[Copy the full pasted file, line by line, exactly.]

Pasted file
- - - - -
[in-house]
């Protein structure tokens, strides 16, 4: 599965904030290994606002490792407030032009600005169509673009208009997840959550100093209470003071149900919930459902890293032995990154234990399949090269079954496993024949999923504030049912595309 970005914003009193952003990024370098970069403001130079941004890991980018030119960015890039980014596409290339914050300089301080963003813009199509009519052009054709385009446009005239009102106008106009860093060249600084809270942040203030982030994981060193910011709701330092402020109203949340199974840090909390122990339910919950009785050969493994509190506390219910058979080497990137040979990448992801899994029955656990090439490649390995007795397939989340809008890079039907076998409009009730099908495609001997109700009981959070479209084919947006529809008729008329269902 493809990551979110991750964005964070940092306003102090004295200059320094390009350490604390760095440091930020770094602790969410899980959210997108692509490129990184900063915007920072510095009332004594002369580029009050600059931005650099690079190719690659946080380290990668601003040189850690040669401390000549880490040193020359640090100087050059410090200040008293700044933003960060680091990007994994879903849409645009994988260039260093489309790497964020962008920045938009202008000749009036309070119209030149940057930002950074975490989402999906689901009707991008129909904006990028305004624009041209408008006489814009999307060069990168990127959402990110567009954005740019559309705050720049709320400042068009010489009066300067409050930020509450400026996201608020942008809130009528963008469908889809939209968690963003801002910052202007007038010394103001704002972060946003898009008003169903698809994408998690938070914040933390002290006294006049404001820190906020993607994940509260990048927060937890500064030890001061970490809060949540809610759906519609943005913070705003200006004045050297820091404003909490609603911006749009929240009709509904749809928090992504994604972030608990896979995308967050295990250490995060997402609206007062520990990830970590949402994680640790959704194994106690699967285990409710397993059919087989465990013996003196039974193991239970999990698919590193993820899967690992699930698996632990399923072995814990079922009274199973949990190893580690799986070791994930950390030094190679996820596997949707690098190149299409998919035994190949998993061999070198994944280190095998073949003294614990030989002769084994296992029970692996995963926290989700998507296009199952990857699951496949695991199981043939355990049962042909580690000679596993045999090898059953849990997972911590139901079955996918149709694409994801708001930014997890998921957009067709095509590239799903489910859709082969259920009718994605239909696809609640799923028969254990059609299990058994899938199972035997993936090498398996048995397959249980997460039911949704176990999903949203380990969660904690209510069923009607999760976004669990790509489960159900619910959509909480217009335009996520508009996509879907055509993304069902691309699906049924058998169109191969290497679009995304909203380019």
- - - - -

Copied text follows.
[in-house]
């Protein structure tokens, strides 16, 4: 599965904030290994606002490792407030032009600005169509673009208009997840959550100093209470003071149900919930459902890293032995990154234990399949090269079954496993024949999923504030049912595309 970005914003009193952003990024370098970069403001130079941004890991980018030119960015890039980014596409290339914050300089301080963003813009199509009519052009054709385009446009005239009102106008106009860093060249600084809270942040203030982030994981060193910011709701330092402020109203949340199974840090909390122990339910919950009785050969493994509190506390219910058979080497990137040979990448992801899994029955656990090439490649390995007795397939989340809008890079039907076998409009009730099908495609001997109700009981959070479209084919947006529809008729008329269902 493809990551979110991750964005964070940092306003102090004295200059320094390009350490604390760095440091930020770094602790969410899980959210997108692509490129990184900063915007920072510095009332004594002369580029009050600059931005650099690079190719690659946080380290990668601003040189850690040669401390000549880490040193020359640090100087050059410090200040008293700044933003960060680091990007994994879903849409645009994988260039260093489309790497964020962008920045938009202008000749009036309070119209030149940057930002950074975490989402999906689901009707991008129909904006990028305004624009041209408008006489814009999307060069990168990127959402990110567009954005740019559309705050720049709320400042068009010489009066300067409050930020509450400026996201608020942008809130009528963008469908889809939209968690963003801002910052202007007038010394103001704002972060946003898009008003169903698809994408998690938070914040933390002290006294006049404001820190906020993607994940509260990048927060937890500064030890001061970490809060949540809610759906519609943005913070705003200006004045050297820091404003909490609603911006749009929240009709509904749809928090992504994604972030608990896979995308967050295990250490995060997402609206007062520990990830970590949402994680640790959704194994106690699967285990409710397993059919087989465990013996003196039974193991239970999990698919590193993820899967690992699930698996632990399923072995814990079922009274199973949990190893580690799986070791994930950390030094190679996820596997949707690098190149299409998919035994190949998993061999070198994944280190095998073949003294614990030989002769084994296992029970692996995963926290989700998507296009199952990857699951496949695991199981043939355990049962042909580690000679596993045999090898059953849990997972911590139901079955996918149709694409994801708001930014997890998921957009067709095509590239799903489910859709082969259920009718994605239909696809609640799923028969254990059609299990058994899938199972035997993936090498398996048995397959249980997460039911949704176990999903949203380990969660904690209510069923009607999760976004669990790509489960159900619910959509909480217009335009996520508009996509879907055509993304069902691309699906049924058998169109191969290497679009995304909203380019």